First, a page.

Several studies — summarized in a review published in October3 — have shown that, in older adults with dementia, psychiatric symptoms caused by social isolation are linked to more severe neuropsychiatric and behavioural disturbances3. Social isolation combined with confusion in care home residents with dementia might result in even greater agitation, boredom and loneliness than in residents without dementia, thereby leading to more severe neuropsychiatric symptoms. These neuropsychiatric symptoms seem to arise directly from social restrictions, as longer lockdown periods result in more severe neuropsychiatric symptoms3. Furthermore, some experts have suggested that behavioural complications that result from prolonged periods of lockdown in older adults with dementia could become chronic3. Some consequences of neuropsychiatric disturbances, such as increased aggression and agitation, can be particularly challenging for carers and care home staff to manage.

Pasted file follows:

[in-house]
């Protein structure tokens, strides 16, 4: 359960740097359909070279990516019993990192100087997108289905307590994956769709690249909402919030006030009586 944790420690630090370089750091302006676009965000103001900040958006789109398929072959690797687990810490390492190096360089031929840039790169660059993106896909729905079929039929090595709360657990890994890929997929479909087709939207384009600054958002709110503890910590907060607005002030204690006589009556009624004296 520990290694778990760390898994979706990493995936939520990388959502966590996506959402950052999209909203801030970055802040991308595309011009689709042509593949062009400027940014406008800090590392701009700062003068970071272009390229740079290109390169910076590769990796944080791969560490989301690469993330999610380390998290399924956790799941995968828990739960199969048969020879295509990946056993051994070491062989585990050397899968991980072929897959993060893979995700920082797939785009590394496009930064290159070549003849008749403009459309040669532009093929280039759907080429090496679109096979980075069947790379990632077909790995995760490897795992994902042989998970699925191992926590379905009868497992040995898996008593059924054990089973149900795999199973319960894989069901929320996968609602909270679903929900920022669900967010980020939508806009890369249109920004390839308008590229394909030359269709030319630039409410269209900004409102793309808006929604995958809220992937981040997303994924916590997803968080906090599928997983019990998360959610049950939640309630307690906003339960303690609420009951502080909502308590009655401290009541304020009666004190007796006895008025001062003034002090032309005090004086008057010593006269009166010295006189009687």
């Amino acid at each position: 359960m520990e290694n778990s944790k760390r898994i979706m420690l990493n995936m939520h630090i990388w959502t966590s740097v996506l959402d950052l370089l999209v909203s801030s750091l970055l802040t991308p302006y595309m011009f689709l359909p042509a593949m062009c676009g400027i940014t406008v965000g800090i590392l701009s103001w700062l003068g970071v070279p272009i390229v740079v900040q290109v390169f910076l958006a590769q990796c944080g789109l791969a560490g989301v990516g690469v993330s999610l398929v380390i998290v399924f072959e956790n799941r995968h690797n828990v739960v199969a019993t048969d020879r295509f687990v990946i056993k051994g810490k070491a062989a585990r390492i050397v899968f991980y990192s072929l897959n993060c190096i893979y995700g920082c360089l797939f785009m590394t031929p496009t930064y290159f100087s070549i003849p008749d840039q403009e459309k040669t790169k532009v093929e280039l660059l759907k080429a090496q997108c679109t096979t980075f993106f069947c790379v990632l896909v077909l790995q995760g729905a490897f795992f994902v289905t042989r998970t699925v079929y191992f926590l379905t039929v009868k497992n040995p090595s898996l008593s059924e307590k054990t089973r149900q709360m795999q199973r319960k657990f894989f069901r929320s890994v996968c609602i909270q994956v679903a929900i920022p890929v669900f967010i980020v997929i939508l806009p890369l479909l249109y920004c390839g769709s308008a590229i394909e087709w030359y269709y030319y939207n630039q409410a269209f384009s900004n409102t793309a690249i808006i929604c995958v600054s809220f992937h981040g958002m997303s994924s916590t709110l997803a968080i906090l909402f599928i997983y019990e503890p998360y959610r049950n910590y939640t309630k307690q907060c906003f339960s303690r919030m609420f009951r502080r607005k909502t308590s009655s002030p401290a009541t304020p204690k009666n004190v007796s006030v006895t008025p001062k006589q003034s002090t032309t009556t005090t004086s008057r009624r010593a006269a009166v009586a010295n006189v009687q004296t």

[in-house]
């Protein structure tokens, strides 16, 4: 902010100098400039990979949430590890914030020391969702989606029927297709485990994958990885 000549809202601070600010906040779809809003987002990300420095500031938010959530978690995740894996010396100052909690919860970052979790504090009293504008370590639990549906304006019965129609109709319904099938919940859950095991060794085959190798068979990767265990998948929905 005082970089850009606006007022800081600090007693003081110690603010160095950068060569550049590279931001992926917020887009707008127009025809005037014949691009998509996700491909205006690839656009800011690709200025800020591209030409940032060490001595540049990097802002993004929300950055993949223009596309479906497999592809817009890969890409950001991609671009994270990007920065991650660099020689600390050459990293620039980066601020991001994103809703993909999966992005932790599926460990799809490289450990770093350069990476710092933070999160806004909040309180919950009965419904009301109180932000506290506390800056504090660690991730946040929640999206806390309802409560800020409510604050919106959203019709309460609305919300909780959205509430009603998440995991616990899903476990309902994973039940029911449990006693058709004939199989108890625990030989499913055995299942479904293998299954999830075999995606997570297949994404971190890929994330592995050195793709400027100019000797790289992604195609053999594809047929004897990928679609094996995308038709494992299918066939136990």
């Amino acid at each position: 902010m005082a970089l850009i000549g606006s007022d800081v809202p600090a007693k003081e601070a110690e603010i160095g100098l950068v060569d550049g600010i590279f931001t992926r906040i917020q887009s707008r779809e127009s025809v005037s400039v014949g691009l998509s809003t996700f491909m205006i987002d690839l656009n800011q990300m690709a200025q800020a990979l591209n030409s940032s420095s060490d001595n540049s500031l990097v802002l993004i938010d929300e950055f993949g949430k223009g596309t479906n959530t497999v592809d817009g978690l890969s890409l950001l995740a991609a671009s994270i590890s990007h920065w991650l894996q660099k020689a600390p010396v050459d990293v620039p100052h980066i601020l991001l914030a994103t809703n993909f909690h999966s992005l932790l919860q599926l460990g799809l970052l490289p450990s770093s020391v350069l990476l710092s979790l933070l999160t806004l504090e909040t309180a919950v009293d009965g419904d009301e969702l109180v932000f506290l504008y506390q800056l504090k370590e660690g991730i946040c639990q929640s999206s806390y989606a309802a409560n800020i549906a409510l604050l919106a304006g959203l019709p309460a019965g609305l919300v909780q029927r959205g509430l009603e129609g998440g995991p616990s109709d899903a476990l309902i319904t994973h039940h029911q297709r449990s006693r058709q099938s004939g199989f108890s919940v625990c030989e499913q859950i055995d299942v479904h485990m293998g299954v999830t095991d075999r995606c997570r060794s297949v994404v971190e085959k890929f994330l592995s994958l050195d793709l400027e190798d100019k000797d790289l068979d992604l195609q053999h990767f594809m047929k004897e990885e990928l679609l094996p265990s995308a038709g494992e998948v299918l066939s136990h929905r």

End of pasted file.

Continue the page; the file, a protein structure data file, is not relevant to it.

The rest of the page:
“longer lockdown periods result in more severe neuropsychiatric symptoms”
In summary, the evidence to date indicates that older adults with dementia have a high risk of contracting COVID-19 and, once infected, have a high risk of disease-related morbidity and mortality. This population is often the first to go into, and the last to come out of, strict and prolonged periods of isolation to prevent SARS-CoV-2 infection, yet is at extremely high risk of worsening neuropsychiatric symptoms and severe behavioural disturbance as a direct result. Therefore, during and after the pandemic, implementation of caregiver support and the presence of skilled nursing home staff are essential to maintain social interaction and to provide extra support to older adults with dementia.
Mok, V. C. et al. Tackling challenges in care of Alzheimer’s disease and other dementias amid the COVID-19 pandemic, now and in the future. Alzheimers Dement. 16, 1571–1581 (2020).